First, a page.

North Korea has often been considered an aberration in the post-Cold War international system, a relic of a Stalinist past. In fact, a close examination of North Korean foreign relations during the Cold War period reveals that Pyongyang's behavior never fit neatly into the paradigm of a bipolar international order, and that the Cold War itself had a distinctive dynamic in the Korean context. This dynamic helps to explain the continued existence of a divided Korea to this day, long after the bipolar international system has ended. Based largely on formerly secret materials from North Korea's Cold War allies in Eastern Europe, this paper suggests that Pyongyang's "aberrent" behavior long pre-dates the 1990s. It argues that North Korea has exhibited more continuity than change in the way it has dealt with the outside world over the last several decades, focusing on three areas of foreign policy: economic extraction, political non-alignment, and the development of an independent nuclear weapons capability.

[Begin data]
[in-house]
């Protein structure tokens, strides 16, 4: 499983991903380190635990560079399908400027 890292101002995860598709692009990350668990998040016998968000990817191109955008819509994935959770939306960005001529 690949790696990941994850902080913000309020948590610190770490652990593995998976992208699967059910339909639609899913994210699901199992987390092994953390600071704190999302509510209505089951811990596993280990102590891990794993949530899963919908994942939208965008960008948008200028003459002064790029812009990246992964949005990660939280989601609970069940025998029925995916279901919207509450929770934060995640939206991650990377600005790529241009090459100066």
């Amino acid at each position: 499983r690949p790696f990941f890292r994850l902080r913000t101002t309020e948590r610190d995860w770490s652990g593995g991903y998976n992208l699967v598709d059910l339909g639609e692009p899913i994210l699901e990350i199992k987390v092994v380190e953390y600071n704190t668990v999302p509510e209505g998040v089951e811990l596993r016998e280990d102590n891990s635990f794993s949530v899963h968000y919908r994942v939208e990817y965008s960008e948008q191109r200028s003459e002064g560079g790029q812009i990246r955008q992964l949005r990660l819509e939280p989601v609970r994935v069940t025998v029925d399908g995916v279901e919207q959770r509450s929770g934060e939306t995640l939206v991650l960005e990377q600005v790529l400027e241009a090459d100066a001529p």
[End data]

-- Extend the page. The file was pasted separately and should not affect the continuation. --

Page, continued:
Charles K. Armstrong is The Korea Foundation Associate Professor of Korean Studies in the Social Sciences in the Department of History and the Director of the Center for Korean Research at Columbia University. In the fall semester of 2008 he was a Visiting Professor in the Graduate School of International Studies at Seoul National University.
A specialist in the modern history of Korea and East Asia, Professor Armstrong is the author or editor of several books, including The Koreas (Routledge, 2007), The North Korean Revolution, 1945-1950 (Cornell, 2003), Korea at the Center: Dynamics of Regionalism in Northeast Asia (M.E. Sharpe, 2006), and Korean Society: Civil Society, Democracy, and the State (Routledge, second edition 2006), as well as numerous journal articles and book chapters. His current book projects include a study of North Korean foreign relations in the Cold War era and a history of modern East Asia.
Professor Armstrong holds a B.A. in Chinese Studies from Yale University, an M.A. in International Relations from the London School of Economics, and a Ph.D. in History from the University of Chicago. He has been a member of the Columbia faculty since 1996.